What all this means (combined with other research, which the article reviews), is that trust in science itself, while a good thing overall, makes people more susceptible to pseudoscientific manipulation. All you have to do is make a claim seem sciency by quoting an alleged expert or citing a study (regardless of the quality, relevance, or representativeness of that study), and those with trust in science will see that as a cue to trust the claims being made.
Overall I think this means that when dealing with noncontroversial claims by legitimate scientists, trust in science is a good thing. It makes people more likely to accept claims and conclusions which are likely to be true because they are backed by legitimate science. But when dealing with pseudoscience, science denial, or claims that are controversial because they have political or ideological implications, this trust in science can be exploited to increase belief in and dissemination of false claims.Steven Novella, “Trust in Science May Lead to Pseudoscience” at Neurologica Blog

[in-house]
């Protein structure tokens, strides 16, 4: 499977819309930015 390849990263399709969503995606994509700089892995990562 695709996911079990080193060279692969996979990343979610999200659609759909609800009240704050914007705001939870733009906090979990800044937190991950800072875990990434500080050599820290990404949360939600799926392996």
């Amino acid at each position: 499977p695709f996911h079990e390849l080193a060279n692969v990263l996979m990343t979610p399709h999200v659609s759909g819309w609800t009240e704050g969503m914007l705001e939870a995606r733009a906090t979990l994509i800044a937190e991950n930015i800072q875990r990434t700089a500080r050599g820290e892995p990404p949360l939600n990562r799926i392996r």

But wait! That’s the finger on the scale! Suppose, listening to the evidence around COVID-19, I reasonably believed that it originated in a lab in Wuhan (China) which was doing experiments that the local people were not qualified to be doing?
Such a conclusion is inconvenient to current science bureaucrats but entirely reasonable otherwise. So then, they are “pro-science” and the rest of us are “anti-science”?
Well, “science” won’t be the winner.
Shouldn’t someone do a paper on the neuroses of “science” supporters like Novella?
You may also wish to read: Why should we believe atheists on the subject of God? Logic and evidence both point to the existence of God, whatever atheists may think. Most atheist arguments involve quibbles with a vast body of logic, evidence, and experience. Listen, sure — but check it out.